The outbreak of diphtheria in Indonesia
Ramadhan Tosepu, Joko Gunawan, Devi Savitri Effendy, La Ode Ali Imran Ahmad, Amrin Farzan
The Pan African Medical Journal. 2018;31:249. doi:10.11604/pamj.2018.31.249.16629

Innovations in Measles Elimination Innovations in Measles Elimination
"Better health through knowledge sharing and information dissemination "

Letter to the editors

The outbreak of diphtheria in Indonesia

Cite this: The Pan African Medical Journal. 2018;31:249. doi:10.11604/pamj.2018.31.249.16629

Received: 22/07/2018 - Accepted: 05/12/2018 - Published: 27/12/2018

Key words: Diphtheria, Indonesia, DPT-HB-Hib

© Ramadhan Tosepu et al. The Pan African Medical Journal - ISSN 1937-8688. This is an Open Access article distributed under the terms of the Creative Commons Attribution License (, which permits unrestricted use, distribution, and reproduction in any medium, provided the original work is properly cited.

Available online at:

Corresponding author: Ramadhan Tosepu, Faculty of Public Health, University of Halu Oleo, Kendari, Indonesia (

The outbreak of diphtheria in Indonesia

Ramadhan Tosepu1,&, Joko Gunawan2, Devi Savitri Effendy1, La Ode Ali Imran Ahmad1, Amrin Farzan3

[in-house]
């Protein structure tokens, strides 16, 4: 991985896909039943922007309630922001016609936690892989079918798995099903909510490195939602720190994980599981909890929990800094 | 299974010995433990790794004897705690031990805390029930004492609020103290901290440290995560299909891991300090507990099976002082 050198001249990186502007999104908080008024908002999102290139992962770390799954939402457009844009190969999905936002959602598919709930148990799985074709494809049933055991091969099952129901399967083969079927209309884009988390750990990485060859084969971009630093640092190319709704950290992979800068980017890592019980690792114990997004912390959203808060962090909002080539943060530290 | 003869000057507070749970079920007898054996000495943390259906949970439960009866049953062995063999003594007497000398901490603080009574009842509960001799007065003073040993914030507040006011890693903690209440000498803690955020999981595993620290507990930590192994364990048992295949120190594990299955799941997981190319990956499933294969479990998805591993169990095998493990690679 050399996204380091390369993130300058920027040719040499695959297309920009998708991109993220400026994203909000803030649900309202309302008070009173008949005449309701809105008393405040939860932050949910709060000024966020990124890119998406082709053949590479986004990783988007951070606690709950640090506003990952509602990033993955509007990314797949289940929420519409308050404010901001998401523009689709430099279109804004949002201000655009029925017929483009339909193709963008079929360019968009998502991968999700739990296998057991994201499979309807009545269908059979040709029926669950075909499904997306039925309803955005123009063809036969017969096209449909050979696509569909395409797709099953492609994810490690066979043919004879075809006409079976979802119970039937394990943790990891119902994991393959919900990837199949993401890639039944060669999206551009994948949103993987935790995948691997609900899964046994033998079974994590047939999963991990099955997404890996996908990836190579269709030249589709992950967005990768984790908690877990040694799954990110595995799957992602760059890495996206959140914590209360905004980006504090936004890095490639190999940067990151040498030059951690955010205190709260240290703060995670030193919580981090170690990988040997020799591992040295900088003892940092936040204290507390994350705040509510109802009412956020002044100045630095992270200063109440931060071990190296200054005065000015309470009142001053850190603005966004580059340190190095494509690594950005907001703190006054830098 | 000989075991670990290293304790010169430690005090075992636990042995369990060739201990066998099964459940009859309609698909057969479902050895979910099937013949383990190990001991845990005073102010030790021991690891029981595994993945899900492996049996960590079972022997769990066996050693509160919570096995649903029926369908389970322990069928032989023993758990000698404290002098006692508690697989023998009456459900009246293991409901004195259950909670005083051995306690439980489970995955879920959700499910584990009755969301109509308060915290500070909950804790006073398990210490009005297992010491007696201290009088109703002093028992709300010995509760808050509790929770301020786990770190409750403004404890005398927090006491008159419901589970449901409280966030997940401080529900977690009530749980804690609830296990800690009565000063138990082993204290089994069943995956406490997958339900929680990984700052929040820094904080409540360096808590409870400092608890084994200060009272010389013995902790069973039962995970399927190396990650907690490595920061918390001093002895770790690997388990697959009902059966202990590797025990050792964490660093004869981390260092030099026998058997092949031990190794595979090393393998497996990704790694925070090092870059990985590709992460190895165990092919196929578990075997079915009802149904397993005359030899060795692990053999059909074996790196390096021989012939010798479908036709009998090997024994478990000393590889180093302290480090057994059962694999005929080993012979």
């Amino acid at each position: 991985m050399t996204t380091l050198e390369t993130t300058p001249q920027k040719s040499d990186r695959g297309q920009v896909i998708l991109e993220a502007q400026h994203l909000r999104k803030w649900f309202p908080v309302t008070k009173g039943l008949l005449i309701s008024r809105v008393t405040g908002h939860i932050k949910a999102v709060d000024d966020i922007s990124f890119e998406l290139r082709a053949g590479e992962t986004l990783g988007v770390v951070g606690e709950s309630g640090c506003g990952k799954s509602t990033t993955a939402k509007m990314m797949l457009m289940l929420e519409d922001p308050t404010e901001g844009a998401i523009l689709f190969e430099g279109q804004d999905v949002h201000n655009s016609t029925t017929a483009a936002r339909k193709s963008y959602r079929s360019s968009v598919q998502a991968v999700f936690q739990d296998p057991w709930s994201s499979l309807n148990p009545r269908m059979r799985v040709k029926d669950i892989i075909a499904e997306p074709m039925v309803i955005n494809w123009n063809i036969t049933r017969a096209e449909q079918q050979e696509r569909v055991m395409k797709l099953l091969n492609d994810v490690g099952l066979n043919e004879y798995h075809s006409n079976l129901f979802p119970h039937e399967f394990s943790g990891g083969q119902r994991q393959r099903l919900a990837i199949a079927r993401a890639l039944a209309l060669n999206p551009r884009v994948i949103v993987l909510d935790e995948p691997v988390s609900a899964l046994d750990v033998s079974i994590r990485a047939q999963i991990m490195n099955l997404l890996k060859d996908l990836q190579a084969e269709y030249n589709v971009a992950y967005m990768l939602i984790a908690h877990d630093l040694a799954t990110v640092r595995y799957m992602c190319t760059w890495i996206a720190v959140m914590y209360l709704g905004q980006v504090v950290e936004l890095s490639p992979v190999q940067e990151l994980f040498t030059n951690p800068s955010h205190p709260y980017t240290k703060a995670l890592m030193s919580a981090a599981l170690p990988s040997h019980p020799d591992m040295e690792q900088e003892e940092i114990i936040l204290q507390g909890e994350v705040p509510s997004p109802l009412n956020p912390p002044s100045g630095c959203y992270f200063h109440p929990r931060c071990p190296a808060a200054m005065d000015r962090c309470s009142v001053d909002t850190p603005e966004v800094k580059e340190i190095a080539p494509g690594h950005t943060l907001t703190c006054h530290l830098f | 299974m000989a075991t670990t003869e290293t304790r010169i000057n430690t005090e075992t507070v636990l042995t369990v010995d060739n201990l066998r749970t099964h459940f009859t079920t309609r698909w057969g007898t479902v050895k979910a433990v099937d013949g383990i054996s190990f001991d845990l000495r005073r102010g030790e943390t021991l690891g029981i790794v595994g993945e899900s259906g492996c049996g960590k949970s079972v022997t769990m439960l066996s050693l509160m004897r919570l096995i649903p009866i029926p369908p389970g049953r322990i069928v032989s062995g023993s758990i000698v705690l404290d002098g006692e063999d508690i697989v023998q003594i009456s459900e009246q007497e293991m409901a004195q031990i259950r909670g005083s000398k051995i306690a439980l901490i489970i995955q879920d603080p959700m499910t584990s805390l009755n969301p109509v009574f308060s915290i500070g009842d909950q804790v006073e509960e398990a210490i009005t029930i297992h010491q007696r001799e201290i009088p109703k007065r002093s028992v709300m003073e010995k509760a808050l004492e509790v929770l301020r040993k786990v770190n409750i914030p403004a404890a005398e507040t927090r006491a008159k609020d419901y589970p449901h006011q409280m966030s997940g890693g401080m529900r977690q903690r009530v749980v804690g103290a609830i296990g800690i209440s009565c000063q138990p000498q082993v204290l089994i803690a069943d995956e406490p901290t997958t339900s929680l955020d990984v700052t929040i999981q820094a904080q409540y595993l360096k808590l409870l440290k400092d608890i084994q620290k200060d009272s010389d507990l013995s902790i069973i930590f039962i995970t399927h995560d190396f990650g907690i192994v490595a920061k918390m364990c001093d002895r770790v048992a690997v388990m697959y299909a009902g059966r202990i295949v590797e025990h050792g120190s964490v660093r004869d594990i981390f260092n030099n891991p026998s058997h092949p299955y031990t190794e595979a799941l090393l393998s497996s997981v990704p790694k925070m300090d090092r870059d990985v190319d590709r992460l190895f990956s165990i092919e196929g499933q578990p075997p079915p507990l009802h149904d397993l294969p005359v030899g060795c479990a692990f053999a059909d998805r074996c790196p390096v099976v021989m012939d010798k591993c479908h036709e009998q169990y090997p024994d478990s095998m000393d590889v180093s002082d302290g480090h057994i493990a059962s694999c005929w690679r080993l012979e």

1Faculty of Public Health, University of Halu Oleo, Kendari, Indonesia, 2Akademi Keperawatan Pemerintah Kabupaten Belitung Tanjung pandan, Sumatera Selatan, Indonesia, 3Center of Research, Yayasan Cipta Anak Bangsa (YCAB), Sulawesi Tenggara, Indonesia



&Corresponding author
Ramadhan Tosepu, Faculty of Public Health, University of Halu Oleo, Kendari, Indonesia




Diptheria is commonly caused by the aerobic gram-positive bacteria, corynebacterium diphtheria. We herein report an unusual case of diphtheria outbreak in Indonesia in 2017 and its possible causes and current management.



To the editors of the Pan African Medical Journal    Down

Diphtheria is a contagious infection caused by corynebacterium diptheria [1] signed by sore throat, fever, and formation of the lining of the tonsils and throat [2]. In severe cases, the infection may spread to other organs such as the heart and nervous system [3]. Diphtheria still remains a public health problem, from developed countries to developing countries, as a result of globalization that enables the movement of people from one place to another [4]. This disease affects ages from 0 to 60 years [5].